Stitching the hull
After dealing with the aftermath of “the bow incident,” we reviewed our plan. Over the next several hours, we added cleats for the foredeck and seat supports, and installed the foredeck and bulwarks, again employing the superglue, wire removal, fillet-and-‘glass act.  By this point, it was getting pretty later and we were all pretty knackered.  We broke for a late dinner.  Returning to the boat and hour later, we found things setting nicely.  The hull had a robust, solid feeling to it.  Technically, we could have launched it then with little ill effect.  We briefly contemplated flipping the hull and trying to fiberglass, which had been our goal for the day, but were too zonked to do it.  Waiting until the next day meant giving up on having the three total coats of epoxy on the hull by launch day, but we had been working nearly nonstop since the beginning of the day, and were likely to make a mistake out of fatigue. 
Fiberglass.  The tumblehome was a particular
pain to wet out.

Saturday dawned, and we were all dragging out feet from the efforts the day before.  We decided to split our efforts, with my dad and Chris working on the pilothouse build, while Ian (feeling fresh since it was his first day) and I tackling getting the hull ready for fiberglass.  It turned out that there was more prep work than we anticipated to get the hull ready for fiberglass.   We used our sanders to round over the edges of the plywood joints. Some of the seams were not properly filled, meaning we had to apply more epoxy and wait for it to cure.  After this, we spread out the fiberglass and set to work wetting it out.  For such a little boat, the hull has a lot of surface area, meaning the wet out took a long time.  It was additionally complicated by the tumblehome of the bulwarks.  Ideally, the topsides would be ‘glassed separately once the hull was upright, but we had no time for that.  Still, it was terribly vexing and very time consuming to get the epoxy on and the fiberglass to lay against those upside-down surfaces.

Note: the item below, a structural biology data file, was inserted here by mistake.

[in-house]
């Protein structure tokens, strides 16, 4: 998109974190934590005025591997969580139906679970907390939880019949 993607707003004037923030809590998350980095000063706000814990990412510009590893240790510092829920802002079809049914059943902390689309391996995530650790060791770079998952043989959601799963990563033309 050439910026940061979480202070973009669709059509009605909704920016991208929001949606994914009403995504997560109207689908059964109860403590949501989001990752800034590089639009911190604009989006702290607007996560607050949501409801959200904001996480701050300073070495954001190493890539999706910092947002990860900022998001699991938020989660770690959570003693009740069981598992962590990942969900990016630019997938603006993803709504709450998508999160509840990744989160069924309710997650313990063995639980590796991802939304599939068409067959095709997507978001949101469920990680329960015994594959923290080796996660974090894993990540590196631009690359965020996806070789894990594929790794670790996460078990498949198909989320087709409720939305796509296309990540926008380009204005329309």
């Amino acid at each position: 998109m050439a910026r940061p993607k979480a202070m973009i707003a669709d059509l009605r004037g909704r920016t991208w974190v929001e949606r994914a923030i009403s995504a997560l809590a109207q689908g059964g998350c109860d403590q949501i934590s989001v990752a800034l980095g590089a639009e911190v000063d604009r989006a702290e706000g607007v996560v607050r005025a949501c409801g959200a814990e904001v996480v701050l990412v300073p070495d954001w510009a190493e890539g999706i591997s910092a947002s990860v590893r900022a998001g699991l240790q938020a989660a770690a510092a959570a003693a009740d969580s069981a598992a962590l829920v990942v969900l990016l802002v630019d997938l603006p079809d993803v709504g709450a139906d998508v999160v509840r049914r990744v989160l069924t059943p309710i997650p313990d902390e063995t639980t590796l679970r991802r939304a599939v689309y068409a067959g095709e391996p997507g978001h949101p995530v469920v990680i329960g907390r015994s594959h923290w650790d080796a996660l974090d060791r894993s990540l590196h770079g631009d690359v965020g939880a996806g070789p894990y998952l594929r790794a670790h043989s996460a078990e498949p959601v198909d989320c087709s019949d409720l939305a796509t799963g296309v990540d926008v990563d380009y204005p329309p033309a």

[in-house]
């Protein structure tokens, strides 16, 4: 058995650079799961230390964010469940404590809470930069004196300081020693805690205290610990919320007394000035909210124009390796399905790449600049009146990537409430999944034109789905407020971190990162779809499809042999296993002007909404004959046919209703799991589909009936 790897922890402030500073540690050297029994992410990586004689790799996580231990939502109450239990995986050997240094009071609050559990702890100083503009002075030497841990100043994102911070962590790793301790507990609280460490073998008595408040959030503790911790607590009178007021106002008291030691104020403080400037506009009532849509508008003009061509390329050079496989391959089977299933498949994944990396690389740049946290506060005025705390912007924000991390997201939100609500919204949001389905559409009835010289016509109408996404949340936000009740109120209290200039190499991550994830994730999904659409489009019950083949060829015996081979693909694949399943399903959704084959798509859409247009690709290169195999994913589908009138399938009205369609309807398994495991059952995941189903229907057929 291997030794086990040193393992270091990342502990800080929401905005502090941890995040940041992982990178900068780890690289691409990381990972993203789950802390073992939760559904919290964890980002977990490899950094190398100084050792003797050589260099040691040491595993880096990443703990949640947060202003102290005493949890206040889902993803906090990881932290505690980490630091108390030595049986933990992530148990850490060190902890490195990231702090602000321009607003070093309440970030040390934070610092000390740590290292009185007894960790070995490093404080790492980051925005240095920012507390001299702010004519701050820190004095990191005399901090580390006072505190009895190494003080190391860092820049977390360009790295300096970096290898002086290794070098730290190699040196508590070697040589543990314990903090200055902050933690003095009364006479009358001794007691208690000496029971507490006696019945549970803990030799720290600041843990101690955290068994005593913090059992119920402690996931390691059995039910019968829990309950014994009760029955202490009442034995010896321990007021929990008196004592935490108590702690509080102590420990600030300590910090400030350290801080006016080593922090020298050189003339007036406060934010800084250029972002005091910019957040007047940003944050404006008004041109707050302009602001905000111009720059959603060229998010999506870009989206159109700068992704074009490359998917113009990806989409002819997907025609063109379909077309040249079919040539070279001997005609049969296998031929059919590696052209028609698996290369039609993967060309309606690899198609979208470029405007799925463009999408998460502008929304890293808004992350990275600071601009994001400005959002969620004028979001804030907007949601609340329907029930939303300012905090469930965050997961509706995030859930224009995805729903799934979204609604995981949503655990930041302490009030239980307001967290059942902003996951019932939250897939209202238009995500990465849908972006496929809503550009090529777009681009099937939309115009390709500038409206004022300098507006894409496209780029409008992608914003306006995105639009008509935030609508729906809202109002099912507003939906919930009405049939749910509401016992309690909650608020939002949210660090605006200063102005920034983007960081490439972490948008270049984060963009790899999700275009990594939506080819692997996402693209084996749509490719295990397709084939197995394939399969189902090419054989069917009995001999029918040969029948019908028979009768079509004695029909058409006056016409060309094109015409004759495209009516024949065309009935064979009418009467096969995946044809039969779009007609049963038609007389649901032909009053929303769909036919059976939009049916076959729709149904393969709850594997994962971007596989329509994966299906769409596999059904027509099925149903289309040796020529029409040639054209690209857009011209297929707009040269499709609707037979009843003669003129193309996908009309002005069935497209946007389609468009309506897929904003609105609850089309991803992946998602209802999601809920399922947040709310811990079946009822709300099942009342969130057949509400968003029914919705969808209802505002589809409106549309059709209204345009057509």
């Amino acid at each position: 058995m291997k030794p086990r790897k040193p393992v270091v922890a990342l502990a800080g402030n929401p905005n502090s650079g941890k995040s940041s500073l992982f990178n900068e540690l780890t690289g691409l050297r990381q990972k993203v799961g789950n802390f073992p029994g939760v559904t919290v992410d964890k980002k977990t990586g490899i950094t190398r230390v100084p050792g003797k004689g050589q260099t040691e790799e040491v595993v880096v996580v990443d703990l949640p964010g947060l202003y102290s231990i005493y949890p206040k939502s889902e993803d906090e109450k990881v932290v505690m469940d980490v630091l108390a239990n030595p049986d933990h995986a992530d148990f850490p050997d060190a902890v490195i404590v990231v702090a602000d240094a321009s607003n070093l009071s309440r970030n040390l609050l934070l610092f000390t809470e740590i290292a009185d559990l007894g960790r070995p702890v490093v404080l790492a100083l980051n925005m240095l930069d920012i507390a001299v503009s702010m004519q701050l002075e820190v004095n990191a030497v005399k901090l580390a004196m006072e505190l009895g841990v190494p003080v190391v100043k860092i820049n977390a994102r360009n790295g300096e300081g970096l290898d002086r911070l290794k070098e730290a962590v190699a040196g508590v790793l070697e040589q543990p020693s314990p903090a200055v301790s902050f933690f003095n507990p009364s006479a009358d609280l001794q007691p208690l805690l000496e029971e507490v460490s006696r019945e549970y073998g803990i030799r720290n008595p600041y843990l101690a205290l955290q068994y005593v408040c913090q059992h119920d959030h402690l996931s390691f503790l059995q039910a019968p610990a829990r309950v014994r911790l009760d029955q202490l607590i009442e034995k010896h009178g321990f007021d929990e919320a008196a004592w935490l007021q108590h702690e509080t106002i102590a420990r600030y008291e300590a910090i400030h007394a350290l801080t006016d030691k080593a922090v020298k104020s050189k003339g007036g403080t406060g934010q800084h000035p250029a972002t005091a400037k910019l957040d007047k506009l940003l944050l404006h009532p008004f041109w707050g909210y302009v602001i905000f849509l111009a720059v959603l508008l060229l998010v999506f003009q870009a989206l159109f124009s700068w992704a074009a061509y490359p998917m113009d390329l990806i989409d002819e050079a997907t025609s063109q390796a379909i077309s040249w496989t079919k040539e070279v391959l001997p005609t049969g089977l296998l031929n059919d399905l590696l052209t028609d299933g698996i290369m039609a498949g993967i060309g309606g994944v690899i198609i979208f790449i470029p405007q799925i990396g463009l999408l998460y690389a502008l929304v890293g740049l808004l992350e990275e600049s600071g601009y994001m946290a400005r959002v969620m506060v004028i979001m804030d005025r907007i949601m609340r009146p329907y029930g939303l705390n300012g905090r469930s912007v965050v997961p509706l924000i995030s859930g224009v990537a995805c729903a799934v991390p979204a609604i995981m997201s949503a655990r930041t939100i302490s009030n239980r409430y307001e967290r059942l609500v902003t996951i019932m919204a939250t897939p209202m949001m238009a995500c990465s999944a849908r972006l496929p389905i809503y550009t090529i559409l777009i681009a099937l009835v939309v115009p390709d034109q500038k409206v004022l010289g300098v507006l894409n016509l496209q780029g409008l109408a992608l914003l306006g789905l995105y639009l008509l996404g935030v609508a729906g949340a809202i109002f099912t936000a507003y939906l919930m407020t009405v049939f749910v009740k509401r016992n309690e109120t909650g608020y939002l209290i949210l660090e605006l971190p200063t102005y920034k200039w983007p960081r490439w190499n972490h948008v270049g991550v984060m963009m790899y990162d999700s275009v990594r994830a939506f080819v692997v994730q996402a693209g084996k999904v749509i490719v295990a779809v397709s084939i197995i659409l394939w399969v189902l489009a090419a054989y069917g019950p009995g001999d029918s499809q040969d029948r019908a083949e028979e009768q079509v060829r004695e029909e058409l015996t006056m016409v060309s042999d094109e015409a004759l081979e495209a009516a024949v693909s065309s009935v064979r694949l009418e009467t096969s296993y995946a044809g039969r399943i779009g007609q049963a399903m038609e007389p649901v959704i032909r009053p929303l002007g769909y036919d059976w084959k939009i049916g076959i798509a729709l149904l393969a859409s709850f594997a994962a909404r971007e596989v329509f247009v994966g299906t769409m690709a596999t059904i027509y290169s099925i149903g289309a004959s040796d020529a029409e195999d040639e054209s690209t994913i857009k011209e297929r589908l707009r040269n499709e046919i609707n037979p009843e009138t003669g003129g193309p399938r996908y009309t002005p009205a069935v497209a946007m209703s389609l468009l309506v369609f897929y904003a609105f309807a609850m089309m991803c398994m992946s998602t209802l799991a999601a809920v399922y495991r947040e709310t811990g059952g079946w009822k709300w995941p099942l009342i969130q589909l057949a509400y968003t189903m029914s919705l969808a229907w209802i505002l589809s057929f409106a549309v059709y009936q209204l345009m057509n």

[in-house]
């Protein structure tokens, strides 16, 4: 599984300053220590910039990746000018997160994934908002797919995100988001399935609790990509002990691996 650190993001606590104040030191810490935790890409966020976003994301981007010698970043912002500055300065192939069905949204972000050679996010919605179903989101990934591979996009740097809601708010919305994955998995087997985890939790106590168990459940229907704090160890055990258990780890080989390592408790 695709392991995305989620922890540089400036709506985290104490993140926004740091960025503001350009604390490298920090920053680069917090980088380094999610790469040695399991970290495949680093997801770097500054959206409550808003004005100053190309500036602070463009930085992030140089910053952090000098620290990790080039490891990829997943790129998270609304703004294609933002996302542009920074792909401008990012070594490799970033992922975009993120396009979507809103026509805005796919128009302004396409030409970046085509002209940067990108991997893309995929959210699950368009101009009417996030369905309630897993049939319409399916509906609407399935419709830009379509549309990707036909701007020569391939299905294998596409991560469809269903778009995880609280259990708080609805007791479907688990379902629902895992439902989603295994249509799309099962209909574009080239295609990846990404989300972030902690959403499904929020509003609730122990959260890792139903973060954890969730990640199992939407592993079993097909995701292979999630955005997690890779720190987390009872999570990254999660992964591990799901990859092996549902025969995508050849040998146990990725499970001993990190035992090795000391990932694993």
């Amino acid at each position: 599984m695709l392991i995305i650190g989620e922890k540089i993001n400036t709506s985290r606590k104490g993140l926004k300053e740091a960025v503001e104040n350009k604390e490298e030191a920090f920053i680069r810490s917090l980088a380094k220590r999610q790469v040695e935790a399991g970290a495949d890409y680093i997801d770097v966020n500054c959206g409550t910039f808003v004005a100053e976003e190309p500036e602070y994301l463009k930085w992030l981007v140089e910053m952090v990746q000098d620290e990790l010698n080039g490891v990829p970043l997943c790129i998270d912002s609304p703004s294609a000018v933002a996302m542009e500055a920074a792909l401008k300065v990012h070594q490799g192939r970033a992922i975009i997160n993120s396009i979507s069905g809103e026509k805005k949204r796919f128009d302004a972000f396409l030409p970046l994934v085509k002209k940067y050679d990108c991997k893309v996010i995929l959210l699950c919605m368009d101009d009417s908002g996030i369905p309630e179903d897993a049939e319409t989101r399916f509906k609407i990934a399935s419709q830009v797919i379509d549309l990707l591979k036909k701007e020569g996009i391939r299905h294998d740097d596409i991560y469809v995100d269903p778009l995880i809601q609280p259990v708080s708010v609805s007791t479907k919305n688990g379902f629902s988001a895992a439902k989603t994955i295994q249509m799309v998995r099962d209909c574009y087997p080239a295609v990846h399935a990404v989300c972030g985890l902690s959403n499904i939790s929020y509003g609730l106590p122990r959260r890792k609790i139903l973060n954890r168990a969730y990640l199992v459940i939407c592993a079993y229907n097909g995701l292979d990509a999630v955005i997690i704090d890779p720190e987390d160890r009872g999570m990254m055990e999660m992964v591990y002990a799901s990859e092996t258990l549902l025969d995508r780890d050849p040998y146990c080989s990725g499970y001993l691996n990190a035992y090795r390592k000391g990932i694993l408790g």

The pilothouse slowly takes

If the hull was a challenge, things were no better on the pilothouse.  The pilothouse requires a good bit of fiddly carpentry, and the instructions and plans provided by Glen-L failed to give enough detail to readily sort it all out easily, particularly in the heat of the battle and when you are tired.  By the time the hull had its coat of fiberglass, the side of the pilothouse had barely come together.  It was 2pm and clearly time to break for lunch.  Exhausted, lunch took longer than usual.